Not that asking for a tow would be unseamanlike or hypocritical, but exactly when and where did this happen? Did you hear the VHF call with your own ears? Or are you denigrating two fine people based on dockside (or more accurately, internet) rumours? As a matter of fact, there usually *are* cruisers that would be delighted to 1- have a legitimate nautical task to perform, 2- meet such pleasant, famous sailors, and 3- have a story to tell about bringing Taleisin into harbour. The salient fact here is that if no tow was available they would come into harbour under their own power, even if that meant waiting for daylight or favourable winds. Self-sufficiency does not mean doing every single thing by yourself. It means being ABLE to to what must be done. The Pardeys have demonstrated their competence and seamanship as very few humans have done. When you personally witness Lin casting dinghies adrift to make room for her own dinghy, please take photos and let us all see them. But using rumours to publicly disparage those of greater experience and competence is as ugly as it is pointless. - Shas
I appreciate what the Pardeys have done but I don't place them upon a pedestal or worship them as you do.
To cruise without an engine was their choice, not a choice I would make as I consider an engine to be a piece of equipment that helps to make a seaworthy boat. But they did do most of their cruising in an earlier time so maybe an engine wasn't needed back then?
I think the point is if your known to preach self sufficiency then practice it. And to me this would mean don't bother other people by asking for a tow into an anchorage when it was your choice to do without an engine.
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Old 01-12-2013, 11:36   #177
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Re: A "Simple" Boat

Quote:
Originally Posted by Shas Cho View Post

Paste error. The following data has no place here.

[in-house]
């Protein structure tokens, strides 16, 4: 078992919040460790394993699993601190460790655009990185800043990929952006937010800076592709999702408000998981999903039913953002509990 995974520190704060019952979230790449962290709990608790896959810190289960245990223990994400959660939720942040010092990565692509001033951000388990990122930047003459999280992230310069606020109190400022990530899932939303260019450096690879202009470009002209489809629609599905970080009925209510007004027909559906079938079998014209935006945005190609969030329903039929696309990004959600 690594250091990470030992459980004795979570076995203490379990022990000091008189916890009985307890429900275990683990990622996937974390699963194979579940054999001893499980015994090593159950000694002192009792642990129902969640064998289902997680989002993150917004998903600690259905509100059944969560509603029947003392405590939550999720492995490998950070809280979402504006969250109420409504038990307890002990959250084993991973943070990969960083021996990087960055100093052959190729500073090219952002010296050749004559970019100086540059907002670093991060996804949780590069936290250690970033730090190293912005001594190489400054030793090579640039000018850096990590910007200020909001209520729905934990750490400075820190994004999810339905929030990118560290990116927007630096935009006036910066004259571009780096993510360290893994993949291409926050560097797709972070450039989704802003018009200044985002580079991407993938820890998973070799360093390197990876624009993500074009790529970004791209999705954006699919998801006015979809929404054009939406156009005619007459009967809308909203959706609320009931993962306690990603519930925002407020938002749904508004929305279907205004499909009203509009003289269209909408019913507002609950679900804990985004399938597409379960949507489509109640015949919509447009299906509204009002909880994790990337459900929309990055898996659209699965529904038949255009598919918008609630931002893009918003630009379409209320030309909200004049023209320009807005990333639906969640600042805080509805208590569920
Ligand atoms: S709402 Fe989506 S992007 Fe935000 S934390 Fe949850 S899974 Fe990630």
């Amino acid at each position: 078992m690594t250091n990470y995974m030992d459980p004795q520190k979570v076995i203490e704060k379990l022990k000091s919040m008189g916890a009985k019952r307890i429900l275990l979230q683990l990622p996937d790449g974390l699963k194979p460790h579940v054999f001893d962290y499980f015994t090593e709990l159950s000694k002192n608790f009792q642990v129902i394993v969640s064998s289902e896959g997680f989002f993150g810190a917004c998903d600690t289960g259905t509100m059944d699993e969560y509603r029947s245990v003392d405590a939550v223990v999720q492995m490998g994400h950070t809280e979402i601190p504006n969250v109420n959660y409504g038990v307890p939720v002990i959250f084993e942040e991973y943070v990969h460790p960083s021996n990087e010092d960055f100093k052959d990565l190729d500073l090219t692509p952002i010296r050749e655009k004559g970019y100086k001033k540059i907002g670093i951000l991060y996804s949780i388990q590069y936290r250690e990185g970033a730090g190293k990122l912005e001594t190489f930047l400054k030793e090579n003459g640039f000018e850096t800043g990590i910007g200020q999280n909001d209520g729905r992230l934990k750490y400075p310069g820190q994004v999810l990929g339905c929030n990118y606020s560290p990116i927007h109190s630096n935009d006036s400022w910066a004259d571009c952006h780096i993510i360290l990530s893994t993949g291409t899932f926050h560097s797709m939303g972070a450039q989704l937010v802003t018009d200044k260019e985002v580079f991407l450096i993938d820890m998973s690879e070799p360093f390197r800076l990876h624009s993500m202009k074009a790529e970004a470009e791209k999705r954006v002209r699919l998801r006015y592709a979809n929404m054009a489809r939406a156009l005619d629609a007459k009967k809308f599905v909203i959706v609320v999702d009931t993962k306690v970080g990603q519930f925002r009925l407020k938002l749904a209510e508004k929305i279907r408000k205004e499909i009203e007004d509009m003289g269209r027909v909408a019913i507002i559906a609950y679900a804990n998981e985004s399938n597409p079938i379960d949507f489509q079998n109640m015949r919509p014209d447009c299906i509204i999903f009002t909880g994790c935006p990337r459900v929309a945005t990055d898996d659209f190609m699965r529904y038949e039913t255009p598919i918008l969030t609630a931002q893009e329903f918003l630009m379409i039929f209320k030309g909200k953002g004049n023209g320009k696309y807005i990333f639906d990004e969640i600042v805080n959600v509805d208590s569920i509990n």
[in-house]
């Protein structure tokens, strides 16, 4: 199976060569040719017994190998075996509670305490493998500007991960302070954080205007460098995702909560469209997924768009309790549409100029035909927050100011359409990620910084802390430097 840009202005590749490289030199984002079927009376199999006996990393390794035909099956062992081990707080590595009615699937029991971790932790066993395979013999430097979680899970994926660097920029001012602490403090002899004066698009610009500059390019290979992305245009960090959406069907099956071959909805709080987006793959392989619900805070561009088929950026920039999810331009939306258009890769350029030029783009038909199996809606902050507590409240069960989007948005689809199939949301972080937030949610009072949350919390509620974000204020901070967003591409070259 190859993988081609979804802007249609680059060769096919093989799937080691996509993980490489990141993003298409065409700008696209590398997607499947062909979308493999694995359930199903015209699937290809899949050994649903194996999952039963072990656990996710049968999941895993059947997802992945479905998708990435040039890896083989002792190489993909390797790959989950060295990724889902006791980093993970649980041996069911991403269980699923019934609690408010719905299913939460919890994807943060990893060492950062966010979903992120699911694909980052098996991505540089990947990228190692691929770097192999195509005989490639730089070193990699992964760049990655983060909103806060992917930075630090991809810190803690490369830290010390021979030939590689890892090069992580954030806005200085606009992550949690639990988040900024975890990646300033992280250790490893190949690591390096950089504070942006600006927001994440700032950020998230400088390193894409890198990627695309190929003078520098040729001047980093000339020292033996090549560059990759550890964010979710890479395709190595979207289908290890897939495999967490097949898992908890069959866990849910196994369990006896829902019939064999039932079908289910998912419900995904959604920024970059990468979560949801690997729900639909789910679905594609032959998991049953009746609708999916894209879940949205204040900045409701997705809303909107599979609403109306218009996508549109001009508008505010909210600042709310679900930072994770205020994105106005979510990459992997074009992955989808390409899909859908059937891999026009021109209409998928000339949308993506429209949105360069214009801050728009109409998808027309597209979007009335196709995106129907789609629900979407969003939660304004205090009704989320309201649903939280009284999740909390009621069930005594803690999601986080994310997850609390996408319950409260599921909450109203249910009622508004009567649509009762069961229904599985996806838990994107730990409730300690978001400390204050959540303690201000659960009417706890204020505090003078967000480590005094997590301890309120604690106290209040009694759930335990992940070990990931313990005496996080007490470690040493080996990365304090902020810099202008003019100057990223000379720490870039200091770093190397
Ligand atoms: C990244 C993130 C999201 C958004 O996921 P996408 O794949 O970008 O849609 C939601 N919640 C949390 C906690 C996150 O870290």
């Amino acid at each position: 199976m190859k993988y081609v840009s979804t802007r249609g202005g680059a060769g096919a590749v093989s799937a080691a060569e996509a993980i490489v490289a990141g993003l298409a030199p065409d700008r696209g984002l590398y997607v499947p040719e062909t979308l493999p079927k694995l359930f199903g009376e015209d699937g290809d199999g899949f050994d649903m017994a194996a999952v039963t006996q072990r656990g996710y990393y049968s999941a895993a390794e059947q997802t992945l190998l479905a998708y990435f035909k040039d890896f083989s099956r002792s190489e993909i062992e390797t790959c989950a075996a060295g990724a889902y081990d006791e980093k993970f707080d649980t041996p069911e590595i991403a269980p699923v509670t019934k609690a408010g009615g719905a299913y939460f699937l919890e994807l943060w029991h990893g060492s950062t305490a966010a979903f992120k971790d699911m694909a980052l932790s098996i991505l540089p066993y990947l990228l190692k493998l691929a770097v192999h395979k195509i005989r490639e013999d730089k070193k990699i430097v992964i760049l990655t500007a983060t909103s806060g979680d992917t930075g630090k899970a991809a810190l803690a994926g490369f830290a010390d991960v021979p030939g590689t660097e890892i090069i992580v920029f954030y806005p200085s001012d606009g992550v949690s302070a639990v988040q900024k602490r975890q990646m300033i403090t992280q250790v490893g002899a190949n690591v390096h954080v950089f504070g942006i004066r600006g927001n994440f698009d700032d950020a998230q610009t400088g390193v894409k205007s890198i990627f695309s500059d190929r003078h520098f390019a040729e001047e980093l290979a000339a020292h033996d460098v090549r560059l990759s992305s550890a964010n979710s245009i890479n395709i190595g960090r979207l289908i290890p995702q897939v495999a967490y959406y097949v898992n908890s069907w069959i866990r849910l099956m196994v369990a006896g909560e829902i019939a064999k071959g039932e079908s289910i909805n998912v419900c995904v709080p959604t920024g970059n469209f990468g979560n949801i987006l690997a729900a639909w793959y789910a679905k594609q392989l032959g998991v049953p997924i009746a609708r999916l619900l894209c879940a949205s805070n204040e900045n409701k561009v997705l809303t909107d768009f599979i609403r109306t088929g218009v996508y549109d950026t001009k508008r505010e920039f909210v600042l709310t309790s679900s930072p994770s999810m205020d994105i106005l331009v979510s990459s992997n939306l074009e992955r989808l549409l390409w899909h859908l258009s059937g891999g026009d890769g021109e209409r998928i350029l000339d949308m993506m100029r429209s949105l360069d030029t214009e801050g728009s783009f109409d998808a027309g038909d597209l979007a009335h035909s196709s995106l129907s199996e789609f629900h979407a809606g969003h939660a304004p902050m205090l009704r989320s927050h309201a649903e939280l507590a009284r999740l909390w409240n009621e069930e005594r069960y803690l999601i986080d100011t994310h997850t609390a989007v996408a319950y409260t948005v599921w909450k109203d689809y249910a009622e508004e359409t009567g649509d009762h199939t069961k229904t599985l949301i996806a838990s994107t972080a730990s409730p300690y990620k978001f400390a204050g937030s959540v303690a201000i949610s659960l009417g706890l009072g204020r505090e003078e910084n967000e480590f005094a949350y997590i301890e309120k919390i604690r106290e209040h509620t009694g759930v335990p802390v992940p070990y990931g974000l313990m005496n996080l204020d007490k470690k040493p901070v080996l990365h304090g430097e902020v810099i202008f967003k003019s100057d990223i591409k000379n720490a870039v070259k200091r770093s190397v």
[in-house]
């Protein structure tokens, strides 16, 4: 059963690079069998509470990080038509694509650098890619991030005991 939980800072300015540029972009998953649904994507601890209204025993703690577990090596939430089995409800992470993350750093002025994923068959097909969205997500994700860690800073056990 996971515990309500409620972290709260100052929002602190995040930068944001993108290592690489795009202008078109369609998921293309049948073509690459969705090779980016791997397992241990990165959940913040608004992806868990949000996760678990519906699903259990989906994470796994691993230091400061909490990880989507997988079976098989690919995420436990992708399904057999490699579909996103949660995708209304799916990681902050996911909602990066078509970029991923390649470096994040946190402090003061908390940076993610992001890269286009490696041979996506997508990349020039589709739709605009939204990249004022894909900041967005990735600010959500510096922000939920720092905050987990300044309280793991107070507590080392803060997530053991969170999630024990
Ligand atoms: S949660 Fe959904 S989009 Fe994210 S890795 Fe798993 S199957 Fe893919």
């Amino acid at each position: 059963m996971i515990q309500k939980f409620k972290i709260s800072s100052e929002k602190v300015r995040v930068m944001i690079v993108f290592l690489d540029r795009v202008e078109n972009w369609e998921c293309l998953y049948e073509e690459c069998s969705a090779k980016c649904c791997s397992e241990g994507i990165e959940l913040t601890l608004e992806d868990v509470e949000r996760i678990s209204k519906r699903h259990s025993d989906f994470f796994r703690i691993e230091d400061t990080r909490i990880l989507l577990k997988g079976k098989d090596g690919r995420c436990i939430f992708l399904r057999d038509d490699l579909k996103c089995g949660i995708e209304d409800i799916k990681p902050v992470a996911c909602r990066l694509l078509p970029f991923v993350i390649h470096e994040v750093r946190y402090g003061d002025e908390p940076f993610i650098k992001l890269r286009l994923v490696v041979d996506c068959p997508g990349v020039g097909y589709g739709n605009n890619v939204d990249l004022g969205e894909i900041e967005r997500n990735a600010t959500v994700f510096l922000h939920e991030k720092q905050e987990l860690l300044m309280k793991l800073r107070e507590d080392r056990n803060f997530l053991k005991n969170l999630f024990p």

Just as you like, Celestialsailor.
Be sure and show us the video of you
sailing past Cape Horn to starboard
in your self-built 29-foot wooden, engineless yacht.
Introduce us to the many friends you have made
in Canada and California and Mexico and Hawai'i a
and England, Spain, Finland, Norway, Moorea,
Poland and Japan and Australia and New Zealand.
I'd like to see photos of your commercial boatyard, too.
You might print them in your dozen published books
or some of the hundreds of published articles
for which they have received thousands of letters
of thanks and appreciation.
The Pardeys have added humour and fun
as well as nautical authenticity
to every gathering I have seen them at.
They sang along with us
and, when we asked, they sang *for* us
and never thought of charging us
for the pleasure they gave.
I have heard of them charging for attendance
at some of their informative lectures,
the dirty hypocrites.
They should live without accepting money for their work.

Lin and Larry epitomise self-sufficiency
as well as generosity, competence,
and an exceptionally happy marriage.
They leave behind them a wake of people
who are glad to have met them.
Cruisers have never had better ambassadors.

As I said before,
they have nothing to prove to their detractors.
Nothing at all.
Please don't turn this into your personal pissing contest. I have a right to bring forth the facts stated by others who have seen them towed in. I didn't spend my life on a 29ft. wood boat...nor do I want to. The have opinions about engines in boats and I am merely bringing to light the hypocrisy of there position. If they are Sages or Gurus for you...fine.